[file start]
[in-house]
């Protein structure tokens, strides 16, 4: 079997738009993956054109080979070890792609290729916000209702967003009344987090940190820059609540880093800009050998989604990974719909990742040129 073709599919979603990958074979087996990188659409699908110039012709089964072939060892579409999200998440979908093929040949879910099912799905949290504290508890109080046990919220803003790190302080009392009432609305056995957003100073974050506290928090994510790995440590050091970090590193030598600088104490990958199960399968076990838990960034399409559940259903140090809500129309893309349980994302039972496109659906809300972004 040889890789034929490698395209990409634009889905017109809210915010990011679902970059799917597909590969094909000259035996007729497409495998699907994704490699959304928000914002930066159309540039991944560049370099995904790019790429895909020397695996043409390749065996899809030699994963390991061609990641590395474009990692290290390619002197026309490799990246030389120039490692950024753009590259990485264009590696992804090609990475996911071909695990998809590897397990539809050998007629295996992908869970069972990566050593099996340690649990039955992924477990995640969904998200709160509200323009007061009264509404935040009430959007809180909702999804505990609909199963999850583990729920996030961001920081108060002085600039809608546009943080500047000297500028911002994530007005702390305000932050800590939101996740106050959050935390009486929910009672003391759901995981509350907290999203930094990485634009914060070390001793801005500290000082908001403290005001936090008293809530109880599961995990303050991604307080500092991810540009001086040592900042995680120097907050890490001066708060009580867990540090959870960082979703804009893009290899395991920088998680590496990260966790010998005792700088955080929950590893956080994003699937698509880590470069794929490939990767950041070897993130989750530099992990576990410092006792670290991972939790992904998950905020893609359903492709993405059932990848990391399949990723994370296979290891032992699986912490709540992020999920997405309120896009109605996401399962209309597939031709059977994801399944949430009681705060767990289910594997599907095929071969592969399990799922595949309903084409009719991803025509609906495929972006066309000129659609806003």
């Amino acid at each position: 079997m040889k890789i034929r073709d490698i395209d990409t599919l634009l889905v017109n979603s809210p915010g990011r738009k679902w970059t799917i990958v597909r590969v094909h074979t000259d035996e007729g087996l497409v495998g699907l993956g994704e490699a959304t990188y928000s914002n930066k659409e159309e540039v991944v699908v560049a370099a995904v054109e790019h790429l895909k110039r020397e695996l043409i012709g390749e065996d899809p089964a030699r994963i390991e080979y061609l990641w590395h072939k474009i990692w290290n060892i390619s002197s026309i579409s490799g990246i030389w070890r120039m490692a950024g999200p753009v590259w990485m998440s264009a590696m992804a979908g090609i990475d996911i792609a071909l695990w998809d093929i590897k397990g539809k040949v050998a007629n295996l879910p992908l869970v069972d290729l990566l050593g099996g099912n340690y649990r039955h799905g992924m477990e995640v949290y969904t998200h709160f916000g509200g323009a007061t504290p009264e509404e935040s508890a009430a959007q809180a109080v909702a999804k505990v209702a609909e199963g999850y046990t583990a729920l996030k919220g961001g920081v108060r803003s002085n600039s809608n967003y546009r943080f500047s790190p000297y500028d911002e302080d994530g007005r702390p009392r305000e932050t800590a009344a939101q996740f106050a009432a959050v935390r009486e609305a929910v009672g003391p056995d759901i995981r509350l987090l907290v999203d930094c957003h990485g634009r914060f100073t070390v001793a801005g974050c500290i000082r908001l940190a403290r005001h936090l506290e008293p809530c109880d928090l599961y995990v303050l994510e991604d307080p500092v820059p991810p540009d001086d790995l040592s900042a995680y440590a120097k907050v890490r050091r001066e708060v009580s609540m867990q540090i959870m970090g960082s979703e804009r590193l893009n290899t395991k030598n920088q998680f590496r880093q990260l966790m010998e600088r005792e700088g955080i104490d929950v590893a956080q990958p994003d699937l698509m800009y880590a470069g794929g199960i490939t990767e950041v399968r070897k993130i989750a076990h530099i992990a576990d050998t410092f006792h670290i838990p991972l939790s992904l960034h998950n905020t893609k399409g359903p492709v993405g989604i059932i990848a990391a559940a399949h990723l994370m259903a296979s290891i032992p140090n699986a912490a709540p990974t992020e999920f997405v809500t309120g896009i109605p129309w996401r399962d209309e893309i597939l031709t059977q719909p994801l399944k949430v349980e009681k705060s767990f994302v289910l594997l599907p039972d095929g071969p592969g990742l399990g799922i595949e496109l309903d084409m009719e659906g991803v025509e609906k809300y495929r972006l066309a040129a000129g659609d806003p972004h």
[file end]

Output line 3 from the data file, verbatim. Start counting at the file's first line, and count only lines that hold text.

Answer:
């Amino acid at each position: 079997m040889k890789i034929r073709d490698i395209d990409t599919l634009l889905v017109n979603s809210p915010g990011r738009k679902w970059t799917i990958v597909r590969v094909h074979t000259d035996e007729g087996l497409v495998g699907l993956g994704e490699a959304t990188y928000s914002n930066k659409e159309e540039v991944v699908v560049a370099a995904v054109e790019h790429l895909k110039r020397e695996l043409i012709g390749e065996d899809p089964a030699r994963i390991e080979y061609l990641w590395h072939k474009i990692w290290n060892i390619s002197s026309i579409s490799g990246i030389w070890r120039m490692a950024g999200p753009v590259w990485m998440s264009a590696m992804a979908g090609i990475d996911i792609a071909l695990w998809d093929i590897k397990g539809k040949v050998a007629n295996l879910p992908l869970v069972d290729l990566l050593g099996g099912n340690y649990r039955h799905g992924m477990e995640v949290y969904t998200h709160f916000g509200g323009a007061t504290p009264e509404e935040s508890a009430a959007q809180a109080v909702a999804k505990v209702a609909e199963g999850y046990t583990a729920l996030k919220g961001g920081v108060r803003s002085n600039s809608n967003y546009r943080f500047s790190p000297y500028d911002e302080d994530g007005r702390p009392r305000e932050t800590a009344a939101q996740f106050a009432a959050v935390r009486e609305a929910v009672g003391p056995d759901i995981r509350l987090l907290v999203d930094c957003h990485g634009r914060f100073t070390v001793a801005g974050c500290i000082r908001l940190a403290r005001h936090l506290e008293p809530c109880d928090l599961y995990v303050l994510e991604d307080p500092v820059p991810p540009d001086d790995l040592s900042a995680y440590a120097k907050v890490r050091r001066e708060v009580s609540m867990q540090i959870m970090g960082s979703e804009r590193l893009n290899t395991k030598n920088q998680f590496r880093q990260l966790m010998e600088r005792e700088g955080i104490d929950v590893a956080q990958p994003d699937l698509m800009y880590a470069g794929g199960i490939t990767e950041v399968r070897k993130i989750a076990h530099i992990a576990d050998t410092f006792h670290i838990p991972l939790s992904l960034h998950n905020t893609k399409g359903p492709v993405g989604i059932i990848a990391a559940a399949h990723l994370m259903a296979s290891i032992p140090n699986a912490a709540p990974t992020e999920f997405v809500t309120g896009i109605p129309w996401r399962d209309e893309i597939l031709t059977q719909p994801l399944k949430v349980e009681k705060s767990f994302v289910l594997l599907p039972d095929g071969p592969g990742l399990g799922i595949e496109l309903d084409m009719e659906g991803v025509e609906k809300y495929r972006l066309a040129a000129g659609d806003p972004h």